Commander Brian Duffy, Pilot Pam Melroy and Mission Specialists Leroy Chiao, Bill McArthur, Jeff Wisoff, Mike Lopez-Alegria and Koichi Wakata rocketed away from Launch Pad 39-A at 6:17 p.m. Central time, lighting up the central Florida skies as they began their pursuit of the international complex. At the time of launch, the ISS was orbiting at an altitude of about 230 statute miles over the Indian Ocean, east of India.
Less than nine minutes after liftoff, Discovery's astronauts went to work to prepare the Shuttle's systems for their planned 11-day mission. The first major task on the flight plan was to open Discovery's cargo bay doors prior to receiving a "go" for orbital operations from Ascent Flight Director Wayne Hale. The astronauts are expected to set up computers and flight deck gear before beginning an eight-hour sleep period at 11:17 p.m. Central time. The crew will be awakened at 7:17 a.m. Thursday morning to begin its first full day in space.
With this evening's successful launch behind them, Discovery's astronauts will turn their attention to their chase of the International Space Station, performing several firings of the ship's jet thrusters over the next two days to set up a docking with the outpost on Friday at 12:43 p.m. Central time. Over the ensuing week, the crew will install the so-called Z1 truss structure and a third Pressurized Mating Adapter to the Unity module and will perform four space walks to electrically connect the new components.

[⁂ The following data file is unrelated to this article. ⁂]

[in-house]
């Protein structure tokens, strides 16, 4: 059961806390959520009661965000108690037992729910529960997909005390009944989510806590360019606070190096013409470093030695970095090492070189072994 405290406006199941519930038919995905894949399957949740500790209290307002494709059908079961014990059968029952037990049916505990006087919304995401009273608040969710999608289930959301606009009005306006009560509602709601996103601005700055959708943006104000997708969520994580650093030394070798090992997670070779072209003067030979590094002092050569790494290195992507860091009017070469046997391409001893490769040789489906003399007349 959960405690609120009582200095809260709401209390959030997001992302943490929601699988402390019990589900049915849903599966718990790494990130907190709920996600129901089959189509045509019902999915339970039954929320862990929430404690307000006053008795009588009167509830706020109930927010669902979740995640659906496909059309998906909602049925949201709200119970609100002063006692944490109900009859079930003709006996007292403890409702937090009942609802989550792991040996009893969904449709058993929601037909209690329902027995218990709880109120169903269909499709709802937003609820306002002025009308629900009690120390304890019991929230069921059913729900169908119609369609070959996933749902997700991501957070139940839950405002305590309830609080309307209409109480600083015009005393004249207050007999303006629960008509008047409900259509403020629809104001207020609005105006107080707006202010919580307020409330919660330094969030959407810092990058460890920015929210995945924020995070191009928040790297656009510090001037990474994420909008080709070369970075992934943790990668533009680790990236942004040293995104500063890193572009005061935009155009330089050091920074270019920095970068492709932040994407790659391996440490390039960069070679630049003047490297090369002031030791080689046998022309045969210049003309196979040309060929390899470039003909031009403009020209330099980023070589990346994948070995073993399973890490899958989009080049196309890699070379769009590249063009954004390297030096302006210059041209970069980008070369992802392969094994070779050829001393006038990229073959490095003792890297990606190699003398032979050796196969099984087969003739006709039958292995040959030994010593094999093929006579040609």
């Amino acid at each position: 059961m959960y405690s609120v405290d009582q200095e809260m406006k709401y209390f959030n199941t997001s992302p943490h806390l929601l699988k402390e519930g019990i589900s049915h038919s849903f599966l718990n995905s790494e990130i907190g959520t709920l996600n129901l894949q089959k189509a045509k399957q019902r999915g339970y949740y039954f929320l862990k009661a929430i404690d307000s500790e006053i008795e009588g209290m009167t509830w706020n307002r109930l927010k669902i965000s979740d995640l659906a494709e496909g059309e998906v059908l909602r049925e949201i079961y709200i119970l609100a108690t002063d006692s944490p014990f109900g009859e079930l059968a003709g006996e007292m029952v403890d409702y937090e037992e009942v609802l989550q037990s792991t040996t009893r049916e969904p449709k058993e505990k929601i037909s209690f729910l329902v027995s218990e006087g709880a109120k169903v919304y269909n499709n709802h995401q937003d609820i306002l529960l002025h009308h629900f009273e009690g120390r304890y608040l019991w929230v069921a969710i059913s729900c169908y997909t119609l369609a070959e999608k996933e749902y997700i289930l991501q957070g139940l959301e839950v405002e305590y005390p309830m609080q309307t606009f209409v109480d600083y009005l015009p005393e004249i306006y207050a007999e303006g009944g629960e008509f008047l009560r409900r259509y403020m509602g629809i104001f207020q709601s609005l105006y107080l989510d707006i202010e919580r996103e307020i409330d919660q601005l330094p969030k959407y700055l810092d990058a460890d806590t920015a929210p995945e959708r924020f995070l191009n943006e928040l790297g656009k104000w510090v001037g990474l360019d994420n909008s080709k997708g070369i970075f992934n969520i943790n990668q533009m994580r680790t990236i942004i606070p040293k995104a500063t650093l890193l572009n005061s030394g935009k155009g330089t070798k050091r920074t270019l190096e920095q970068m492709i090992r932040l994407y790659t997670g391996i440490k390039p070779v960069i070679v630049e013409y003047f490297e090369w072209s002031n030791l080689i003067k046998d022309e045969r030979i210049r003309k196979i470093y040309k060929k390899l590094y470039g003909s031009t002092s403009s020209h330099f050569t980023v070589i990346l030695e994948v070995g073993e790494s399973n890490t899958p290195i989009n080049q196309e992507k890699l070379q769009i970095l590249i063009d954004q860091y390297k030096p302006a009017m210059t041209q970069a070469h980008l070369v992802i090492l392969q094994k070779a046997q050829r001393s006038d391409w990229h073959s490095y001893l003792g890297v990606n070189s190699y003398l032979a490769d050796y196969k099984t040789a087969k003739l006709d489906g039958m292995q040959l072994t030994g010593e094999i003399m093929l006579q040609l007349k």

The Station itself continues to orbit the Earth every 90 minutes in good shape with the exception of two sets of batteries in the Zvezda Service Module which have been disconnected from the module's electrical system because of suspected problems with voltage converters. Battery component spares are expected to be launched on the next unmanned Progress resupply ship to the ISS in November for installation by the first resident crew. Meanwhile, Zvezda is operating normally on six healthy batteries with more than enough electrical power for ISS systems.
After an engine firing to circularize its orbit, Discovery will be flying at an altitude of about 190 statute miles in pursuit of the international station and its linkup Friday afternoon.